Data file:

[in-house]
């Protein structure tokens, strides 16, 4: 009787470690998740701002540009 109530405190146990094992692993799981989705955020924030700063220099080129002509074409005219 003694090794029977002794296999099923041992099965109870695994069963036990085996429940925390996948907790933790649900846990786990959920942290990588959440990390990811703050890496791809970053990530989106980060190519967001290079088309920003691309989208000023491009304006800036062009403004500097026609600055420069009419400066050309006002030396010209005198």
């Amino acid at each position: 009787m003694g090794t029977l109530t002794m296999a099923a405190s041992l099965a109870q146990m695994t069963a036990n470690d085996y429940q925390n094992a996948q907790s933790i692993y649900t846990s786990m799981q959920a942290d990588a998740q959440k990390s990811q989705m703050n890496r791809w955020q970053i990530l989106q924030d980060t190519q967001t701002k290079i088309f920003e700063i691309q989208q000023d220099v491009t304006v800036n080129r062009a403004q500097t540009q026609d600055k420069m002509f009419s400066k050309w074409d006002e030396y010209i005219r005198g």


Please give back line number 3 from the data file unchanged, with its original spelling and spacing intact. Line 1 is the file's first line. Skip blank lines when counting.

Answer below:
């Amino acid at each position: 009787m003694g090794t029977l109530t002794m296999a099923a405190s041992l099965a109870q146990m695994t069963a036990n470690d085996y429940q925390n094992a996948q907790s933790i692993y649900t846990s786990m799981q959920a942290d990588a998740q959440k990390s990811q989705m703050n890496r791809w955020q970053i990530l989106q924030d980060t190519q967001t701002k290079i088309f920003e700063i691309q989208q000023d220099v491009t304006v800036n080129r062009a403004q500097t540009q026609d600055k420069m002509f009419s400066k050309w074409d006002e030396y010209i005219r005198g």